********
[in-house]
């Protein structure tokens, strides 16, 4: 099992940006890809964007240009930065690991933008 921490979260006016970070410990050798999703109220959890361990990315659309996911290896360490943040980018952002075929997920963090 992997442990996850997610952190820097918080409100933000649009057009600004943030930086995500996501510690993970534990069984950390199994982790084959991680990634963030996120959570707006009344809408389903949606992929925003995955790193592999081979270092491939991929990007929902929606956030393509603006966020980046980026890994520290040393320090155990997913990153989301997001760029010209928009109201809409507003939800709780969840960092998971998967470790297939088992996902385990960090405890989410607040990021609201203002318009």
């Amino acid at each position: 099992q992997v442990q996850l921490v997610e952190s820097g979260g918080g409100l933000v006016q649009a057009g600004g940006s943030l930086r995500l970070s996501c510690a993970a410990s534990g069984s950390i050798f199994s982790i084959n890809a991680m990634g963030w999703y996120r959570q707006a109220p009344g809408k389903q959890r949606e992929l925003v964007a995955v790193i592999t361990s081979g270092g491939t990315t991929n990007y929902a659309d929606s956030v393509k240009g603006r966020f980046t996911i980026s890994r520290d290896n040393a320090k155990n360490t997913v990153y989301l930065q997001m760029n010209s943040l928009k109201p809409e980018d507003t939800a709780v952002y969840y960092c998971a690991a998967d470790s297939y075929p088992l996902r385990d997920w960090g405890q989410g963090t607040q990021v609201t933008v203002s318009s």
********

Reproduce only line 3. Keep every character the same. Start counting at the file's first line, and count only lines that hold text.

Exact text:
């Amino acid at each position: 099992q992997v442990q996850l921490v997610e952190s820097g979260g918080g409100l933000v006016q649009a057009g600004g940006s943030l930086r995500l970070s996501c510690a993970a410990s534990g069984s950390i050798f199994s982790i084959n890809a991680m990634g963030w999703y996120r959570q707006a109220p009344g809408k389903q959890r949606e992929l925003v964007a995955v790193i592999t361990s081979g270092g491939t990315t991929n990007y929902a659309d929606s956030v393509k240009g603006r966020f980046t996911i980026s890994r520290d290896n040393a320090k155990n360490t997913v990153y989301l930065q997001m760029n010209s943040l928009k109201p809409e980018d507003t939800a709780v952002y969840y960092c998971a690991a998967d470790s297939y075929p088992l996902r385990d997920w960090g405890q989410g963090t607040q990021v609201t933008v203002s318009s």